As we celebrate National Patient Safety Week, I remember the experience of when one of my family members was the patient.
From the lens of a family member you gain a different appreciation for the absolute importance that each member of the team has to assure patients receive optimal care in a safe environment.
Patient Safety: A Personal Experience
Participating in the care of my father this past year, I observed countless team members at his local hospital doing their part to provide therapy, assessments, meals, transport, housekeeping and many other services. So many many people orchestrated so many daily details to assure to fulfill his care plan.
I remember thinking that my dad, without realizing it, relied on a team of people to do their best in every moment to provide him with the care he needed. So much can go wrong when just one part of that complex team breaks down. It’s humbling to put the care of someone you love so much in the hands of others. It requires faith in the system.
Patient Safety: Importance of the Healthcare Team
To deliver safe, quality care in such a highly complex environment “takes a village”. As members of the healthcare team, we must each understand our roles and commit to doing our absolute best in each moment for our patients.
What I also realized during my dad’s illness was the important role I played as his daughter. I needed to be part of the care team, supporting my dad when he was unable to support himself by being present and engaged with his care team so together we could provide the right care for him.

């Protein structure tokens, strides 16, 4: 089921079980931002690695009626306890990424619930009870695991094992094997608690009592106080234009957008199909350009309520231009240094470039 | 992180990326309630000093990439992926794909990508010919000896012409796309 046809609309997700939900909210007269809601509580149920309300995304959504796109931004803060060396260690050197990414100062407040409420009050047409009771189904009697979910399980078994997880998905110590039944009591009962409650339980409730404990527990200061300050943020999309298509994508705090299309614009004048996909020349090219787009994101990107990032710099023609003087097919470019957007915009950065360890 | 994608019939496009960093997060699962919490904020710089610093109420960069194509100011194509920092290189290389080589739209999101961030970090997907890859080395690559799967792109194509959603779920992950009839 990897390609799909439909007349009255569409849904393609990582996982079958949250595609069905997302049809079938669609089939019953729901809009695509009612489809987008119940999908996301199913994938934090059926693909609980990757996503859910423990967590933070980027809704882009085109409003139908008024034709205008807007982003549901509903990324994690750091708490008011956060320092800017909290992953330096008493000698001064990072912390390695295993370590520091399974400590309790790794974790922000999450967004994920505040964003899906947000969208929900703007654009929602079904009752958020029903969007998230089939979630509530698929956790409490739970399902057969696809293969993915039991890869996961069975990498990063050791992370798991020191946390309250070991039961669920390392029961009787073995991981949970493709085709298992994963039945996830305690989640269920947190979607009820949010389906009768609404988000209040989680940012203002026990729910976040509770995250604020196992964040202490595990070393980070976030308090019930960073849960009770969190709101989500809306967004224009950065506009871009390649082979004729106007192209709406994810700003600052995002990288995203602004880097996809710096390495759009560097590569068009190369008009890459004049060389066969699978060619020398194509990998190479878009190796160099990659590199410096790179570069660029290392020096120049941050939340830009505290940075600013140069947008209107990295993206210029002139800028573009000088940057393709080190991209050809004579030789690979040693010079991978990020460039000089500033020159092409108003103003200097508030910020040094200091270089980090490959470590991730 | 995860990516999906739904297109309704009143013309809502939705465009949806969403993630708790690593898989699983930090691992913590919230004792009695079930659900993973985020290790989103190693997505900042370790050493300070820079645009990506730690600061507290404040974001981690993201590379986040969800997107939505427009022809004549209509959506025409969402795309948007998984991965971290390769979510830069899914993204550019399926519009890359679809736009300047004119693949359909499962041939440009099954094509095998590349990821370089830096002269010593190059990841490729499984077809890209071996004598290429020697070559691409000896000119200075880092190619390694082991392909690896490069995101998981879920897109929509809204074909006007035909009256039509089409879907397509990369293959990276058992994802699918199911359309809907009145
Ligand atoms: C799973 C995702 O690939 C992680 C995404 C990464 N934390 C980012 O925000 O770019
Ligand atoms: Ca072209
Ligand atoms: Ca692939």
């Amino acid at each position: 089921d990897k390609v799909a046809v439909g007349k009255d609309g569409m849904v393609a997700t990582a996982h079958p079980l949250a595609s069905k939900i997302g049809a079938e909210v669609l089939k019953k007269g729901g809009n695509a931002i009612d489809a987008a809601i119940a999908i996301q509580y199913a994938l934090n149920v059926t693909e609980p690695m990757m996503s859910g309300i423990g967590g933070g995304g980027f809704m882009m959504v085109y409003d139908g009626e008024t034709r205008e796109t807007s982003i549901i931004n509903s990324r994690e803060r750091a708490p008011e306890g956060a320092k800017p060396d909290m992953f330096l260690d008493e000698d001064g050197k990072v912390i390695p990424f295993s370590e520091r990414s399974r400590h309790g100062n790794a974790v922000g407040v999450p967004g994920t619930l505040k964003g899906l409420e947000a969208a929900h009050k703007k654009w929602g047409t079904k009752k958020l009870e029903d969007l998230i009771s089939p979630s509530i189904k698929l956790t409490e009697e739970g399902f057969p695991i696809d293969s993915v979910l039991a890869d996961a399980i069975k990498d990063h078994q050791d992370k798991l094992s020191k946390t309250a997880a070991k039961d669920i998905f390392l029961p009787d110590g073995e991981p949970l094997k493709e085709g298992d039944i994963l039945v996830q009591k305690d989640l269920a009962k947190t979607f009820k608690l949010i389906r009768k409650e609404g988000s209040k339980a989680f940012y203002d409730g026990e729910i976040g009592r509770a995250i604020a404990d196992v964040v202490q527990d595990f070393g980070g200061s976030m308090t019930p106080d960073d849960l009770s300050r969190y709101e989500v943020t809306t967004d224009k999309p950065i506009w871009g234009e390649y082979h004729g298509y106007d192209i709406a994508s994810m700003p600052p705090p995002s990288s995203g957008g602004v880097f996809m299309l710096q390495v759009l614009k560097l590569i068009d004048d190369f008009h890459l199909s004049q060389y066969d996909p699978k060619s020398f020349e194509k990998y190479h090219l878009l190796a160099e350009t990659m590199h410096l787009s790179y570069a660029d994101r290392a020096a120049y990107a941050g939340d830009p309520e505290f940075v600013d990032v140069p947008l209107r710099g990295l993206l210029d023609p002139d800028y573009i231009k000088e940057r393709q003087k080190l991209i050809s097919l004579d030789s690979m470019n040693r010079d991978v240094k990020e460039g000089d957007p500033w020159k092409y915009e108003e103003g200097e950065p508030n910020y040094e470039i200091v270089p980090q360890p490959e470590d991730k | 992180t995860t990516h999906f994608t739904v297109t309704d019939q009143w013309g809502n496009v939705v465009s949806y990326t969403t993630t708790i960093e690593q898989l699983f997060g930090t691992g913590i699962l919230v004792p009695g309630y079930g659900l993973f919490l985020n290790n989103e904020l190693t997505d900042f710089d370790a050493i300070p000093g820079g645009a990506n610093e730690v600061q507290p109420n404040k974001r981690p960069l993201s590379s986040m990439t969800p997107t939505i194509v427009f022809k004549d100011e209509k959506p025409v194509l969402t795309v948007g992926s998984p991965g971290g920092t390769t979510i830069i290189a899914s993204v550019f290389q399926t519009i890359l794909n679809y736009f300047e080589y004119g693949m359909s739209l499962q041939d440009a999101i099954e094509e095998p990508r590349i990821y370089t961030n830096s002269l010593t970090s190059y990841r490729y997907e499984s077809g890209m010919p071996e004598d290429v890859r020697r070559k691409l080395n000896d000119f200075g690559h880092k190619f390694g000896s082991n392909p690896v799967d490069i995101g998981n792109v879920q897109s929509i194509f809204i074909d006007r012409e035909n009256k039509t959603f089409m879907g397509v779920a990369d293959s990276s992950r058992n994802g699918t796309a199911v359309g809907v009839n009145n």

United for Patient Safety
The theme of National Patient Safety Week 2018 is United for Patient Safety. As I think about the meanings for this year’s theme, three key messages emerge for me:
- When individuals take personal accountability in their roles they strengthen the teams on which they serve
- When teams work well together, patients are safer
- When we truly engage patients and families as part of the team, the care is better.
No matter what role you play at the UVM Medical Center, strive to be the best you can be at whatever that role is. Do your part to call out safety risks or vulnerabilities in our systems. For the sake of our patients (who by the way are our neighbors, our friends, our families), we must be United for Patient Safety. It’s our promise to our patients.
Kate Fitzpatrick, DNP, RN, NEA-BC, FAAN, is chief nursing officer at the University of Vermont Medical Center. She is also associate dean for interprofessional practice at the UVM College of Nursing and Health Sciences.